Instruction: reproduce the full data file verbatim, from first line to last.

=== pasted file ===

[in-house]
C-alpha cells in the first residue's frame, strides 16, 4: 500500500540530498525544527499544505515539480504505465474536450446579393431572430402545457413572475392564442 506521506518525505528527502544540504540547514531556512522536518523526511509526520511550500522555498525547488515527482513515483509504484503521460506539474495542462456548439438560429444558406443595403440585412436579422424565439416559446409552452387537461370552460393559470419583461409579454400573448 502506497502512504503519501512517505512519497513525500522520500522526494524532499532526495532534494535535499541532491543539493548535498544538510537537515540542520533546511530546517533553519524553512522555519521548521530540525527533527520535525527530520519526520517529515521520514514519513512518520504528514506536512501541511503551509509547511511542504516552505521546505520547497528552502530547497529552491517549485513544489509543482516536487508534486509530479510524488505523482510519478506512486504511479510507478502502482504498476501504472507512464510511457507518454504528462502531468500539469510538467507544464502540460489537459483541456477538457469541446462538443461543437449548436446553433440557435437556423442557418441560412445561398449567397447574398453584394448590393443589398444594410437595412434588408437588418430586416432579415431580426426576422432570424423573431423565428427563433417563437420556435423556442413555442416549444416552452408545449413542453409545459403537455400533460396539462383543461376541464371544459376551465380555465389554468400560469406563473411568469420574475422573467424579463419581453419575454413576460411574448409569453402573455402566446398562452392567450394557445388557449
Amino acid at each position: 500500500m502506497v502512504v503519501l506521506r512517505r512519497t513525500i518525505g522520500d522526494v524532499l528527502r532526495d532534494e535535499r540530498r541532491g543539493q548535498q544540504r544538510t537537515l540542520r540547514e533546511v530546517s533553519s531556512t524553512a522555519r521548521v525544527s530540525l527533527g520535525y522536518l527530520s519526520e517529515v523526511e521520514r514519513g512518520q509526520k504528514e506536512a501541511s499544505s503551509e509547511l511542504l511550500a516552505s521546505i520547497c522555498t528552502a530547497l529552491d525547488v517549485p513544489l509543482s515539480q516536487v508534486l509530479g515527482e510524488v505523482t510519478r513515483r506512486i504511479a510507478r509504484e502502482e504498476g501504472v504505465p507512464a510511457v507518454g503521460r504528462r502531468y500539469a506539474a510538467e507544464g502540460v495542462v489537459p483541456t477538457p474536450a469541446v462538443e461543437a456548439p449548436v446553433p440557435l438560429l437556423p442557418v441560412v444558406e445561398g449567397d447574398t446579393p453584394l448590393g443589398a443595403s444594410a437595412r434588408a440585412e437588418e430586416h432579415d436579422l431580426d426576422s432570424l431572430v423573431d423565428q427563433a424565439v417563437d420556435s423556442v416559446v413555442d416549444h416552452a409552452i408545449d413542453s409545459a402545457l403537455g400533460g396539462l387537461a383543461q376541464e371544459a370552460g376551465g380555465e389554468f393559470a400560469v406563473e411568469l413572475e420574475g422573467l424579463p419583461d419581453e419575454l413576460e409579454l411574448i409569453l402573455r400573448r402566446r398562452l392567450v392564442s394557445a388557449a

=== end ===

[in-house]
C-alpha cells in the first residue's frame, strides 16, 4: 500500500540530498525544527499544505515539480504505465474536450446579393431572430402545457413572475392564442 506521506518525505528527502544540504540547514531556512522536518523526511509526520511550500522555498525547488515527482513515483509504484503521460506539474495542462456548439438560429444558406443595403440585412436579422424565439416559446409552452387537461370552460393559470419583461409579454400573448 502506497502512504503519501512517505512519497513525500522520500522526494524532499532526495532534494535535499541532491543539493548535498544538510537537515540542520533546511530546517533553519524553512522555519521548521530540525527533527520535525527530520519526520517529515521520514514519513512518520504528514506536512501541511503551509509547511511542504516552505521546505520547497528552502530547497529552491517549485513544489509543482516536487508534486509530479510524488505523482510519478506512486504511479510507478502502482504498476501504472507512464510511457507518454504528462502531468500539469510538467507544464502540460489537459483541456477538457469541446462538443461543437449548436446553433440557435437556423442557418441560412445561398449567397447574398453584394448590393443589398444594410437595412434588408437588418430586416432579415431580426426576422432570424423573431423565428427563433417563437420556435423556442413555442416549444416552452408545449413542453409545459403537455400533460396539462383543461376541464371544459376551465380555465389554468400560469406563473411568469420574475422573467424579463419581453419575454413576460411574448409569453402573455402566446398562452392567450394557445388557449
Amino acid at each position: 500500500m502506497v502512504v503519501l506521506r512517505r512519497t513525500i518525505g522520500d522526494v524532499l528527502r532526495d532534494e535535499r540530498r541532491g543539493q548535498q544540504r544538510t537537515l540542520r540547514e533546511v530546517s533553519s531556512t524553512a522555519r521548521v525544527s530540525l527533527g520535525y522536518l527530520s519526520e517529515v523526511e521520514r514519513g512518520q509526520k504528514e506536512a501541511s499544505s503551509e509547511l511542504l511550500a516552505s521546505i520547497c522555498t528552502a530547497l529552491d525547488v517549485p513544489l509543482s515539480q516536487v508534486l509530479g515527482e510524488v505523482t510519478r513515483r506512486i504511479a510507478r509504484e502502482e504498476g501504472v504505465p507512464a510511457v507518454g503521460r504528462r502531468y500539469a506539474a510538467e507544464g502540460v495542462v489537459p483541456t477538457p474536450a469541446v462538443e461543437a456548439p449548436v446553433p440557435l438560429l437556423p442557418v441560412v444558406e445561398g449567397d447574398t446579393p453584394l448590393g443589398a443595403s444594410a437595412r434588408a440585412e437588418e430586416h432579415d436579422l431580426d426576422s432570424l431572430v423573431d423565428q427563433a424565439v417563437d420556435s423556442v416559446v413555442d416549444h416552452a409552452i408545449d413542453s409545459a402545457l403537455g400533460g396539462l387537461a383543461q376541464e371544459a370552460g376551465g380555465e389554468f393559470a400560469v406563473e411568469l413572475e420574475g422573467l424579463p419583461d419581453e419575454l413576460e409579454l411574448i409569453l402573455r400573448r402566446r398562452l392567450v392564442s394557445a388557449a